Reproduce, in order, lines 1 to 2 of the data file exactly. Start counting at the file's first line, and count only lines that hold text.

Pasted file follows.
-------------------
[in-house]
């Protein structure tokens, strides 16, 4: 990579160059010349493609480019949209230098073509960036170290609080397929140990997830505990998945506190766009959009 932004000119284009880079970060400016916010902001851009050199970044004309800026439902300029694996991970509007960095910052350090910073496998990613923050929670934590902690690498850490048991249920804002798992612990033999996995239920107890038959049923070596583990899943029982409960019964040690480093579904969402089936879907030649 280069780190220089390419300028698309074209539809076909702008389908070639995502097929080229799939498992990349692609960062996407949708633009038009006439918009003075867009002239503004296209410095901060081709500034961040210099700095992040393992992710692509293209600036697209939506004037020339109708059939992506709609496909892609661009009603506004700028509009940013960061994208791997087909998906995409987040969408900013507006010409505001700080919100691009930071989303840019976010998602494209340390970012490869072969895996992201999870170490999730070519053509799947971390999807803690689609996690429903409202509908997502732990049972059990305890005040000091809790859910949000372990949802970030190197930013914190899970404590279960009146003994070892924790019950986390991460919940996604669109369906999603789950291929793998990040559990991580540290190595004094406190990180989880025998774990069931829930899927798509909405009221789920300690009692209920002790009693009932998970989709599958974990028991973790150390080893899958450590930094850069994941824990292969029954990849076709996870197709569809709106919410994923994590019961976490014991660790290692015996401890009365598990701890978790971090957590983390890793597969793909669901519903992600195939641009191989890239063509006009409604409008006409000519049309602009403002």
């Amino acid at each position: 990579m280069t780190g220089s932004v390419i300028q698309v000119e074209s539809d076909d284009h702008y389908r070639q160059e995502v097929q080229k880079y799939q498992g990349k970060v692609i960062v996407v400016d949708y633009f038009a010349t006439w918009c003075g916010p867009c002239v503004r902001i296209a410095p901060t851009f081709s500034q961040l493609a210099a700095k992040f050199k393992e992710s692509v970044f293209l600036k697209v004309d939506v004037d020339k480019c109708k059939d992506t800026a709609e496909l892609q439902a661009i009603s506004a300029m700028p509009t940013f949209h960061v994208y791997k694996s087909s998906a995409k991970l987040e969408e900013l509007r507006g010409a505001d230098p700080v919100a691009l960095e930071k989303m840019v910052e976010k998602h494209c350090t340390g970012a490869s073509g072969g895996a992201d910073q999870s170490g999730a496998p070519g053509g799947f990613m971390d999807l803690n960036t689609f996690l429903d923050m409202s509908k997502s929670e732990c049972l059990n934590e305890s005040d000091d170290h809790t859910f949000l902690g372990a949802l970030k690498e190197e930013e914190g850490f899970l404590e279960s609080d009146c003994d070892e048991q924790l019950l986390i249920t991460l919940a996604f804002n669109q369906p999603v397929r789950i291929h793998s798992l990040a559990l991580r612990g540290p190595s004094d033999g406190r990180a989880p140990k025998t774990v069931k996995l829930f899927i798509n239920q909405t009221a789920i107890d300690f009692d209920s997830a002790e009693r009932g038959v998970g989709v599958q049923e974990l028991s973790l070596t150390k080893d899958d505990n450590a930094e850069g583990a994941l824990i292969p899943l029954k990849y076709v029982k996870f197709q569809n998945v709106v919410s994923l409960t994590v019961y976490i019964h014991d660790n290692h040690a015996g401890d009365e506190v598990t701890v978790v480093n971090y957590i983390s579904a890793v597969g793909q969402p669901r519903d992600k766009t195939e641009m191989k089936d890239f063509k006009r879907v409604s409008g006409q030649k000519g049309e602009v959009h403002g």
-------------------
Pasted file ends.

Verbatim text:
[in-house]
């Protein structure tokens, strides 16, 4: 990579160059010349493609480019949209230098073509960036170290609080397929140990997830505990998945506190766009959009 932004000119284009880079970060400016916010902001851009050199970044004309800026439902300029694996991970509007960095910052350090910073496998990613923050929670934590902690690498850490048991249920804002798992612990033999996995239920107890038959049923070596583990899943029982409960019964040690480093579904969402089936879907030649 280069780190220089390419300028698309074209539809076909702008389908070639995502097929080229799939498992990349692609960062996407949708633009038009006439918009003075867009002239503004296209410095901060081709500034961040210099700095992040393992992710692509293209600036697209939506004037020339109708059939992506709609496909892609661009009603506004700028509009940013960061994208791997087909998906995409987040969408900013507006010409505001700080919100691009930071989303840019976010998602494209340390970012490869072969895996992201999870170490999730070519053509799947971390999807803690689609996690429903409202509908997502732990049972059990305890005040000091809790859910949000372990949802970030190197930013914190899970404590279960009146003994070892924790019950986390991460919940996604669109369906999603789950291929793998990040559990991580540290190595004094406190990180989880025998774990069931829930899927798509909405009221789920300690009692209920002790009693009932998970989709599958974990028991973790150390080893899958450590930094850069994941824990292969029954990849076709996870197709569809709106919410994923994590019961976490014991660790290692015996401890009365598990701890978790971090957590983390890793597969793909669901519903992600195939641009191989890239063509006009409604409008006409000519049309602009403002």